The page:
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Chronicles the history of cocaine from its origins to its medical uses in the nineteenth century, repression during the twentieth, and reemergence as an illegal substance in the early twenty-first, and examines the roles played by Andean individuals such as Peruvian pharmacists and Colombian traffickers.
"In 1971, President Richard Nixon coined the term "War on Drugs." His campaign to eradicate illegal drug use was picked up by the media and championed by succeeding presidents, including Reagan. Canada was a willing ally in this "war," and is currently cracking down on drug offences at a time when even the U.S. is beginning to climb down from its reliance on incarceration"
A Brief History of Cocaine, Second Edition provides a fascinating historical insight into the reasons why cocaine use is increasing in popularity and why the rise of the cocaine trade is tightly linked with the rise of terrorism The author illustrates the challenges faced by today's governments and explains why current anti-drug efforts have had only a limited effect on this global market.
This updated edition reexamines the impact of cocaine production, trade, and consumption on society beginning in the 16th century. It shows how the commercialization of cocaine was driven by cartels of Swiss and German pharmaceutical companies and private enterprises across Europe, Asia, and the United States. The author shows how government policies slowly transformed from trade, shipping, and manufacturing regulations, with little or no success in stemming the flow of drugs. The book describes how anti-drug laws, treaties, and costly initiatives involving crop substitution, crop suppression, interdiction, and international cooperation were first attempted more than 400 years ago and why these strategies failed for Colonial Spain and later backfired on the League of Nations. The author shows how economic necessity among growers, the environmental impact of pesticides, the potential for genetic engineering of coca plants, and other loopholes have actually been counterproductive, undermining the current efforts to curb the cocaine trade.
Cocaine: from medical marvel to modern menace in the United States, 1884-1920 by Joseph F. Spillane; Barry E. Kosofsky
Publication Date: 1999-12-10
In 1884 American physicians discovered the anesthetic value of cocaine, and over the next three decades this substance derived from the coca plant became so popular that it became, ironically, a public health problem. Demand exceeded supply; abuse proliferated. The black market produced a legendary underground of "cocaine fiends." As attempts at regulation failed, Congress in 1914 banned cocaine outright, and America launched its longstanding war against now-illegal drugs.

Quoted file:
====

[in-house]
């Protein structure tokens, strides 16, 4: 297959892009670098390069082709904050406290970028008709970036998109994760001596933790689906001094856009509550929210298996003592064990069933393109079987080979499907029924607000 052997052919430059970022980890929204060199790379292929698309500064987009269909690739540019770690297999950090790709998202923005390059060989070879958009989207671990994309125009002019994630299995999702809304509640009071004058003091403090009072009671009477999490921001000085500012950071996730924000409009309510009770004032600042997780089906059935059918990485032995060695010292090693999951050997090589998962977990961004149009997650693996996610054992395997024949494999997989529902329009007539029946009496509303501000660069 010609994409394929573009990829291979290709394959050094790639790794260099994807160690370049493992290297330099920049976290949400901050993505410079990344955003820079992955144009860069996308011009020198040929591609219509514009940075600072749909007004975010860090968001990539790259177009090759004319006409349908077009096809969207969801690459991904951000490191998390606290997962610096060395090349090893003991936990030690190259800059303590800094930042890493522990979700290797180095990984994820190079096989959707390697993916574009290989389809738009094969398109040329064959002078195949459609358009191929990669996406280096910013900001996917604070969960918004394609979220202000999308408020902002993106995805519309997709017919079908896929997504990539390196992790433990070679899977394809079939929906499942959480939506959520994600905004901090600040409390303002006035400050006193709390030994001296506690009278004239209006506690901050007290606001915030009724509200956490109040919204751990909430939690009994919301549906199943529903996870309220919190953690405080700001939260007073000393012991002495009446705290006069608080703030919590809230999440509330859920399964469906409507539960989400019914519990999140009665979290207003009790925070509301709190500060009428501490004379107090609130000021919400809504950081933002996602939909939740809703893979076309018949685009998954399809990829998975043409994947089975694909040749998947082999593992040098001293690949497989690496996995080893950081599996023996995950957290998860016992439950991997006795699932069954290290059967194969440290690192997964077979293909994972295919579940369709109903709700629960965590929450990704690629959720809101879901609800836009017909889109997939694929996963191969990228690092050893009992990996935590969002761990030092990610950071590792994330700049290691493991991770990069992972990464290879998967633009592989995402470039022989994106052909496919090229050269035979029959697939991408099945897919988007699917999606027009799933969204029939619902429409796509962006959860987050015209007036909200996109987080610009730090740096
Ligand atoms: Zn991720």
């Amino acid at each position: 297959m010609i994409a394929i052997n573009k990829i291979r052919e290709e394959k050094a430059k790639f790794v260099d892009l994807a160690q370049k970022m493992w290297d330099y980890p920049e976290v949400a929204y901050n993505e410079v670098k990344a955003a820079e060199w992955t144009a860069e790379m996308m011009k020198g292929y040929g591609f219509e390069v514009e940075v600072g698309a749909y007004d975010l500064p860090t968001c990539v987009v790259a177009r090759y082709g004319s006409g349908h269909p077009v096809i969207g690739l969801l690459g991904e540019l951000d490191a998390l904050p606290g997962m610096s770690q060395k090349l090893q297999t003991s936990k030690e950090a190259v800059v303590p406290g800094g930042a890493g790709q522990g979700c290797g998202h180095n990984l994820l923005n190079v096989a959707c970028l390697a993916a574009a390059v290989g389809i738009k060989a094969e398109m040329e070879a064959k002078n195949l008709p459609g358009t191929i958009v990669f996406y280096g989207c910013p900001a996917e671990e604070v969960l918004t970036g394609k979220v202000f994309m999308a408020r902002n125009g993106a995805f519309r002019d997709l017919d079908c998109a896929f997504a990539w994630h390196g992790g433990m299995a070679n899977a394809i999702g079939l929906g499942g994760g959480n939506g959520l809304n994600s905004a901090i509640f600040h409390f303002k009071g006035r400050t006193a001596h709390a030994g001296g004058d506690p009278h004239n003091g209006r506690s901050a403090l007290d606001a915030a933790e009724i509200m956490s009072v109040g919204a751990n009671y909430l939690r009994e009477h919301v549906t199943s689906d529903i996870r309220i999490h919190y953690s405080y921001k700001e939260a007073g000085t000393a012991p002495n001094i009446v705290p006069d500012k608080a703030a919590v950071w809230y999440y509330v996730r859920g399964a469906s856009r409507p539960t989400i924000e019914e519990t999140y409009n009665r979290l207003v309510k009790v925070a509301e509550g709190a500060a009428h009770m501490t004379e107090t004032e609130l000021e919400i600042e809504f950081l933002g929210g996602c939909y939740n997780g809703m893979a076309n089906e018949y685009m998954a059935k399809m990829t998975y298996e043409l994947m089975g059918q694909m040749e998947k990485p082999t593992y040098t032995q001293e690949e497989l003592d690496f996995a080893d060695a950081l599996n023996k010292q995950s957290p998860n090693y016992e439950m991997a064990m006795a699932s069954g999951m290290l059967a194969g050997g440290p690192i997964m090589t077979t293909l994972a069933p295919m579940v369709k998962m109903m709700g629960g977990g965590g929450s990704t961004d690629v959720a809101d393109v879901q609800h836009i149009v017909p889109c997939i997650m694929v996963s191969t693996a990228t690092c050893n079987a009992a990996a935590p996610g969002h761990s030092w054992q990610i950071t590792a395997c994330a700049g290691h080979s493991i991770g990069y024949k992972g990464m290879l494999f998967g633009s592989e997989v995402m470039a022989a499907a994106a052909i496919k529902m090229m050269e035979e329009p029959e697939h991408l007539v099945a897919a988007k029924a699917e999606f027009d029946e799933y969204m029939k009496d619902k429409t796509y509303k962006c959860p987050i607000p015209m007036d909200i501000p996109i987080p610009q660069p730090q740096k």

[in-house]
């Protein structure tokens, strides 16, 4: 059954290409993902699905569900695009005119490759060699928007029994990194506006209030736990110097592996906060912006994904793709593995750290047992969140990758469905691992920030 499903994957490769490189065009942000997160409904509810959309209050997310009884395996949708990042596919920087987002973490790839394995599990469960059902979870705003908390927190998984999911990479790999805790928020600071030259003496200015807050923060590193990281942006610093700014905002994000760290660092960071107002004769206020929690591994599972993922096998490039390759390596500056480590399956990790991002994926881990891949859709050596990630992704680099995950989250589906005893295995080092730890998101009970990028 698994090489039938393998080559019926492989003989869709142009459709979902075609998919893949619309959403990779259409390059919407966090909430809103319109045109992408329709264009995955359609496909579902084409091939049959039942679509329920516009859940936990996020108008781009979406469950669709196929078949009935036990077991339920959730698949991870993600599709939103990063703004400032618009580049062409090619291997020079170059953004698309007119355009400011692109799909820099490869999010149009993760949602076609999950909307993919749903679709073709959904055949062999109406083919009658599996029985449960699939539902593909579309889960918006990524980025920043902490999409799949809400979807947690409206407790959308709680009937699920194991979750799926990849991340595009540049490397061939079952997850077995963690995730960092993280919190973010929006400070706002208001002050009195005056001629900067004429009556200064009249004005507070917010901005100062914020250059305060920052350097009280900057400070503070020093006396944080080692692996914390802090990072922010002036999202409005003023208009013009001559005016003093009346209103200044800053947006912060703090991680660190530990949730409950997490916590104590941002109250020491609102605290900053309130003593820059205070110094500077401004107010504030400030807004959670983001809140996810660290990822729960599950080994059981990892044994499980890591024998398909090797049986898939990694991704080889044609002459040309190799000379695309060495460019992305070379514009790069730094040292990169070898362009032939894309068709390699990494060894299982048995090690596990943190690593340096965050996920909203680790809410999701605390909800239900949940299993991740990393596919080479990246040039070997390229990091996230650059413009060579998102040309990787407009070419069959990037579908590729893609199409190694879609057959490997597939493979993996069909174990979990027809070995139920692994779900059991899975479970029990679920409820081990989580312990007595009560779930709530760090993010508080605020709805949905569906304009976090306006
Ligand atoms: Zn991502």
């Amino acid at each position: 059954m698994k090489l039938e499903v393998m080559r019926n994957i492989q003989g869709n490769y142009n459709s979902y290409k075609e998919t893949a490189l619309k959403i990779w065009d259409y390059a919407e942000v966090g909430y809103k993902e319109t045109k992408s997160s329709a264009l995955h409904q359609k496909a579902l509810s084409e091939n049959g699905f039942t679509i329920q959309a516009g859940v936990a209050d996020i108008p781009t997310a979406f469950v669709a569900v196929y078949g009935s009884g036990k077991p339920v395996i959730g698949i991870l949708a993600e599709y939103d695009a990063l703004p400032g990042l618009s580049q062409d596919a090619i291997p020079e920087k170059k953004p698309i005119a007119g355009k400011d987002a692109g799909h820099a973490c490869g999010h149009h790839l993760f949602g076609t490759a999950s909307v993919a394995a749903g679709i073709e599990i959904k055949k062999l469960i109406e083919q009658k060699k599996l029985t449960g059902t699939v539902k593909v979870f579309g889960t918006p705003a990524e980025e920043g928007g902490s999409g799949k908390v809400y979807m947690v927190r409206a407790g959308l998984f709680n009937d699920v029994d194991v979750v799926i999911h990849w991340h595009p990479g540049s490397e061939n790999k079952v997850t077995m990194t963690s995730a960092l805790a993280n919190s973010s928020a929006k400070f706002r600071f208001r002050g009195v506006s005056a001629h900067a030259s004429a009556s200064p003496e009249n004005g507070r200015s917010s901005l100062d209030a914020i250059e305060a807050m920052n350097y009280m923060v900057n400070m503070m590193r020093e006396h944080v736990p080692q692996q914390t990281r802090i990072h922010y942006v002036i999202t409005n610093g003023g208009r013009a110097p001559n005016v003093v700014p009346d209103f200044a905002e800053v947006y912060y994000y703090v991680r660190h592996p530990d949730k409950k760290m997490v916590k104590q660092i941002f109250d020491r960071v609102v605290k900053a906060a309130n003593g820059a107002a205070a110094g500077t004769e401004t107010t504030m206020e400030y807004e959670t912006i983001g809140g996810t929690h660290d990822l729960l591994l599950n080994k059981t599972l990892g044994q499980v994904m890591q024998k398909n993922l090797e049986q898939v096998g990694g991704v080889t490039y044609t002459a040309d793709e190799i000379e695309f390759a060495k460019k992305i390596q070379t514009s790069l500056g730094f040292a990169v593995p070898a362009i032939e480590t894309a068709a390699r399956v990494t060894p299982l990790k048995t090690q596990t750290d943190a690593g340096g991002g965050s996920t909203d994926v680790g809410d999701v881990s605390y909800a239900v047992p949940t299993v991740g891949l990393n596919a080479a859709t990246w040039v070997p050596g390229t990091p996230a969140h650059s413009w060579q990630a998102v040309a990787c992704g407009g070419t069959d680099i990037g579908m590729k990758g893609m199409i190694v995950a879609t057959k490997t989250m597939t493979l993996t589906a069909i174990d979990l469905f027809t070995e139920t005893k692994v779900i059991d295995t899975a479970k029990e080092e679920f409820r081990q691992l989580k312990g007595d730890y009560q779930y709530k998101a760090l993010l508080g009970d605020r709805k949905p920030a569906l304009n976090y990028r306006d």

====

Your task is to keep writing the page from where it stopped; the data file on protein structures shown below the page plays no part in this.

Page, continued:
Challenging "traditional thinking about both the 'rise' and 'fall' of drug problems" (which makes legal prohibition the pivotal point in the story), Spillane examines phenomena that have eluded earlier students of drug history. He explores the role of American business in fostering consumer interest in cocaine during the years when no law proscribed its use, the ways in which authorities and social agents tried nonetheless to establish informal controls on the substance, and the mixed results they achieved.
In asking how this pain-allaying drug became recognizably dangerous, how reformers tried to ameliorate its social effects, and how an underground of cocaine abusers developed even before regulation of the drug industry as a whole, Spillane discovers contingency, complication, and mixed motives. Arguing that the underground drug culture had origins other than in federal prohibition can tell us as we face questions about drug policy today.
Cocaine by Dominic Streatfeild
Publication Date: 2003-07-01
Chronicles the history of cocaine from the first known medical use of coca in South America to its illegal use worldwide in the twenty-first century, examining its effects on societies over more than five hundred years.
Killing Pablo by Mark Bowden
Publication Date: 2002-04-02
Traces the rise of Columbian drug lord Pablo Escobar and his ultimate defeat--death in 1993, after a sixteen-month manhunt, at the hands of a Columbian Search Bloc team with help from the U.S.
A Narco History by Carmen Boullosa; Mike Wallace
Publication Date: 2016-11-15
The term “Mexican Drug War” misleads. It implies that the ongoing bloodbath, which has now killed well over 100,000 people, is an internal Mexican affair.
But this diverts attention from the U.S. role in creating and sustaining the carnage. It’s not just that Americans buy drugs from, and sell weapons to, Mexico’s murderous cartels. It’s that ever since the U.S. prohibited the use and sale of drugs in the early 1900s, it has pressured Mexico into acting as its border enforcer—with increasingly deadly consequences.
Mexico was not a helpless victim. Powerful forces within the country profited hugely from supplying Americans with what their government forbade them. But the policies that spawned the drug war have proved disastrous for both countries.
Home Grown by Isaac Campos
Publication Date: 2012-01-01
Discusses the social and cultural history of marijuana in Mexico.
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